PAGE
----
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posted on 03.09.2021, 05:32 authored by Katharina Belt, Rhonda C. Foley, Cathryn A. O’Sullivan, Margaret M. Roper, Karam B. Singh, Louise F. Thatcher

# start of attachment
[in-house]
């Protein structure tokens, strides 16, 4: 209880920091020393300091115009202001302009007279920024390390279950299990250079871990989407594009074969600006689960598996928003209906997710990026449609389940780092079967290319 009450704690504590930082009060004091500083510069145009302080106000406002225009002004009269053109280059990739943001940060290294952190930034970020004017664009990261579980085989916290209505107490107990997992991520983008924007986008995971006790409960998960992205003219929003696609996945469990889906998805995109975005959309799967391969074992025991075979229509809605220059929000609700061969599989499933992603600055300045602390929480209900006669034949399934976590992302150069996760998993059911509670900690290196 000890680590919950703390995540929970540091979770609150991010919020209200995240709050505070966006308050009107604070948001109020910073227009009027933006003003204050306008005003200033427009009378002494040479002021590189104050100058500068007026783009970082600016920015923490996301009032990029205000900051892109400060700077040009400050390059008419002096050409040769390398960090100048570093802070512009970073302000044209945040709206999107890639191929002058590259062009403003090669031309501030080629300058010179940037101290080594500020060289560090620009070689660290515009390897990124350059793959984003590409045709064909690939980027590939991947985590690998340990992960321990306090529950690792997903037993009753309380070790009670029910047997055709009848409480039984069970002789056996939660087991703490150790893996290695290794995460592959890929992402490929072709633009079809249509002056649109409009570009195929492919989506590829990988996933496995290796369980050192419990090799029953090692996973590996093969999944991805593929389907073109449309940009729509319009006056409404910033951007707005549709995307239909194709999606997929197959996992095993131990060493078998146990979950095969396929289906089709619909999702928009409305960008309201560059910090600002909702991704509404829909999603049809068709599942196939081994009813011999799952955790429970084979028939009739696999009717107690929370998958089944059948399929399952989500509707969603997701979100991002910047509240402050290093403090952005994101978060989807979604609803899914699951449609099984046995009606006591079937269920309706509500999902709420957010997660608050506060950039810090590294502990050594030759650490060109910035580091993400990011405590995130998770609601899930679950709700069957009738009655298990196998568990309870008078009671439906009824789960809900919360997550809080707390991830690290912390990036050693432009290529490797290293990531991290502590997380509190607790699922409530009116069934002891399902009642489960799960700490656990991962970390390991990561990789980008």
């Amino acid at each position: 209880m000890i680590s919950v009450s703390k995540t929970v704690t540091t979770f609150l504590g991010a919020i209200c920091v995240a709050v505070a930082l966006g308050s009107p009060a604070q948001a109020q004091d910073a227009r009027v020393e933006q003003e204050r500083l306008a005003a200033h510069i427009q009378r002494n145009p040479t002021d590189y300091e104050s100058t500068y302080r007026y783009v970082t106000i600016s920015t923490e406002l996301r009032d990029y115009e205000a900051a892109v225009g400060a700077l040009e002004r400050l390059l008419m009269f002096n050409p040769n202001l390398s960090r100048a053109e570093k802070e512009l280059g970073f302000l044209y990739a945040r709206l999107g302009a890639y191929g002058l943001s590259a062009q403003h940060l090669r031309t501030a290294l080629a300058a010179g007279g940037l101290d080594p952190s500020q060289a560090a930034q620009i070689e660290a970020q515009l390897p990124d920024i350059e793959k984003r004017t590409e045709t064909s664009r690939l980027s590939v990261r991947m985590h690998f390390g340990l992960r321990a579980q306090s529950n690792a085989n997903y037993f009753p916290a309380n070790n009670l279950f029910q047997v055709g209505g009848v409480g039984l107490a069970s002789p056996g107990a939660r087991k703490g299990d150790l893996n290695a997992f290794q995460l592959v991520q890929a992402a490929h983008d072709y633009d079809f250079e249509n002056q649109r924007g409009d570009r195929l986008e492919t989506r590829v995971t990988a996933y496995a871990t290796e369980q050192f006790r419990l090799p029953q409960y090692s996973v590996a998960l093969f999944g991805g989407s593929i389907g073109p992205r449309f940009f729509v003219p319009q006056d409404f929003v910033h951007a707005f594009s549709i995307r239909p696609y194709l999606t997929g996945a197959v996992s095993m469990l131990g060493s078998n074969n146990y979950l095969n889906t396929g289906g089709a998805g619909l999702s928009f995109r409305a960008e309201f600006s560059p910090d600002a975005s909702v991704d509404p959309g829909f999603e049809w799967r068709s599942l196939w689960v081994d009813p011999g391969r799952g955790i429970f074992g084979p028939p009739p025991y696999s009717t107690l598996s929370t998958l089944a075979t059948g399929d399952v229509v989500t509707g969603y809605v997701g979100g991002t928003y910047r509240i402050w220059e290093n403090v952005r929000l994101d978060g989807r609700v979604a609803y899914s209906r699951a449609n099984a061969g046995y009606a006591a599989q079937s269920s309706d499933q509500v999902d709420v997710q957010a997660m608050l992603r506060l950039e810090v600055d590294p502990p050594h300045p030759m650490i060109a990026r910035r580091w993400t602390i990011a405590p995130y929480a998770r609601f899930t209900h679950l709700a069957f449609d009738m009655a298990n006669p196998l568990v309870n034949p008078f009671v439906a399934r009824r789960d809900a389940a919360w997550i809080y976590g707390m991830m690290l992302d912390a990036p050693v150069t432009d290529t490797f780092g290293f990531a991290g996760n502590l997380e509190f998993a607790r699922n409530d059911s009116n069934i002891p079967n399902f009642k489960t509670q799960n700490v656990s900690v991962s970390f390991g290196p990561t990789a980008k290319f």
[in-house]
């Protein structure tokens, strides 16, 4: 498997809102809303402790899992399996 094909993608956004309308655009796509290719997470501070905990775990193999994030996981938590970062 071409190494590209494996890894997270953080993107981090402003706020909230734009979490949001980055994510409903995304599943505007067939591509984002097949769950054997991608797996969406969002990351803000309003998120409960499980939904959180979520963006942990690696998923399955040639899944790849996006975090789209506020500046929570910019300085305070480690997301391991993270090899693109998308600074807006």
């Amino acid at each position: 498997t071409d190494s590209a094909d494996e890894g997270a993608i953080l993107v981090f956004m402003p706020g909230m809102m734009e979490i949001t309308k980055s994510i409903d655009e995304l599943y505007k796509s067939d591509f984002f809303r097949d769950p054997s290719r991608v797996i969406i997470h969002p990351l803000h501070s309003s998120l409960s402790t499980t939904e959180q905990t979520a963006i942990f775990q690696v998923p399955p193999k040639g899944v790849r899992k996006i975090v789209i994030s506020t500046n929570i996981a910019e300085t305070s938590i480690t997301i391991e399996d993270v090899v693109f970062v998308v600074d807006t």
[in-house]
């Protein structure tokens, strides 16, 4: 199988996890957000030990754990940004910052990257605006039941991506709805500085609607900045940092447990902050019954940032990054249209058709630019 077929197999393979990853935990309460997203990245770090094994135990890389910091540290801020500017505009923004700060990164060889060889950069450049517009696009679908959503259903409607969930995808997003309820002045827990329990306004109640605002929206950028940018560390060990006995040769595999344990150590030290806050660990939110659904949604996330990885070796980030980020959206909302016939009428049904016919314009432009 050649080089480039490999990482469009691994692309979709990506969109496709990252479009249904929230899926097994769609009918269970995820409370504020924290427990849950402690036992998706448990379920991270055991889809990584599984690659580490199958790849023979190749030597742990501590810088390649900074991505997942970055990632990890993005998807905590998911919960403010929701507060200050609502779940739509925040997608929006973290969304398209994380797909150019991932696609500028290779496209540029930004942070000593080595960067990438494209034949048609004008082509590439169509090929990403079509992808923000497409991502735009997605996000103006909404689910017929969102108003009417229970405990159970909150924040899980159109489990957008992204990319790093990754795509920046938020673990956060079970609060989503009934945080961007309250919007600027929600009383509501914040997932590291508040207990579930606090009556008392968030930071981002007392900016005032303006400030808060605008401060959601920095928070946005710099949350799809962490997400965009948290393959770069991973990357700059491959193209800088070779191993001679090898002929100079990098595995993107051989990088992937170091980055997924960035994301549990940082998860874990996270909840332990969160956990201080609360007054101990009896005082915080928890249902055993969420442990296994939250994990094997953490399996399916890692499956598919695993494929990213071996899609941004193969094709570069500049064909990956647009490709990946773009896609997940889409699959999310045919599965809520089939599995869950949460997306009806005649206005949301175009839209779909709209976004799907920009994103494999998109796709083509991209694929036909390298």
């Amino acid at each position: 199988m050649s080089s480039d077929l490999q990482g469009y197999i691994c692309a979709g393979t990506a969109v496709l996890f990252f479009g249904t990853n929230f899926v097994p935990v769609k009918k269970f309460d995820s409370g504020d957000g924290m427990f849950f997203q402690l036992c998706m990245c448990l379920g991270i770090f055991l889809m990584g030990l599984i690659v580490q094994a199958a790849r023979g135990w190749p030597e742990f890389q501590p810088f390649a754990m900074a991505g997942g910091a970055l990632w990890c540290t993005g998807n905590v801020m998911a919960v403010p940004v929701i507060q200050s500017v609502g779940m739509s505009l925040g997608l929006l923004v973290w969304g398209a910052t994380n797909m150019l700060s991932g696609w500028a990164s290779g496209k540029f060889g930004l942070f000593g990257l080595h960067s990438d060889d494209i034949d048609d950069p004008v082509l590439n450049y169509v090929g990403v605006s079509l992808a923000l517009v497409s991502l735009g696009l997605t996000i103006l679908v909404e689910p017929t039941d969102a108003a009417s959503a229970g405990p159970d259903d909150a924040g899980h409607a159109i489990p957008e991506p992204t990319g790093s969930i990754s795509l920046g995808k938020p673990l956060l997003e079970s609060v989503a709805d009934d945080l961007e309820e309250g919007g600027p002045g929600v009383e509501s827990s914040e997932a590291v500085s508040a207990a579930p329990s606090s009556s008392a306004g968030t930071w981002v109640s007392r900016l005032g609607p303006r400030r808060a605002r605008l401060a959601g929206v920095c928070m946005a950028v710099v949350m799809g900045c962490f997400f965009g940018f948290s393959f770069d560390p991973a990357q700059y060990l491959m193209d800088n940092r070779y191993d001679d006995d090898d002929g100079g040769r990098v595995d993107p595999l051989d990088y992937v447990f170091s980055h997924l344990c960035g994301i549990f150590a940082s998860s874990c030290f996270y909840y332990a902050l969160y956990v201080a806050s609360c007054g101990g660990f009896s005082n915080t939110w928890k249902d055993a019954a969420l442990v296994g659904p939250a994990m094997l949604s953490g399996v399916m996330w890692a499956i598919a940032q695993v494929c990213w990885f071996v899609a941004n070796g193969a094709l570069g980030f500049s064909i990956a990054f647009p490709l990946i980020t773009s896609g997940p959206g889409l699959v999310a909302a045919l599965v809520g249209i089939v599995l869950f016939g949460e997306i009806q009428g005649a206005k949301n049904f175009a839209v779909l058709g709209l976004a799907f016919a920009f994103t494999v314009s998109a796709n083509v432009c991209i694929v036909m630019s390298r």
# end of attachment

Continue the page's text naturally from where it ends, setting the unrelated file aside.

Streptomyces are soil-borne Actinobacteria known to produce a wide range of enzymes, phytohormones, and metabolites including antifungal compounds, making these microbes fitting for use as biocontrol agents in agriculture. In this study, a plant reporter gene construct comprising the biotic stress-responsive glutathione S-transferase promoter GSTF7 linked to a luciferase output (GSTF7:luc) was used to screen a collection of Actinobacteria candidates for manipulation of plant biotic stress responses and their potential as biocontrol agents. We identified a Streptomyces isolate (KB001) as a strong candidate and demonstrated successful protection against two necrotrophic fungal pathogens, Sclerotinia sclerotiorum and Rhizoctonia solani, but not against a bacterial pathogen (Pseudomonas syringe). Treatment of Arabidopsis plants with either KB001 microbial culture or its secreted compounds induced a range of stress and defense response-related genes like pathogenesis-related (PR) and hormone signaling pathways. Global transcriptomic analysis showed that both treatments shared highly induced expression of reactive oxygen species and auxin signaling pathways at 6 and 24 h posttreatment, while some other responses were treatment specific. This study demonstrates that GSTF7 is a suitable marker for the rapid and preliminary screening of beneficial bacteria and selection of candidates with potential for application as biocontrols in agriculture, including the Streptomyces KB001 that was characterized here, and could provide protection against necrotrophic fungal pathogens.

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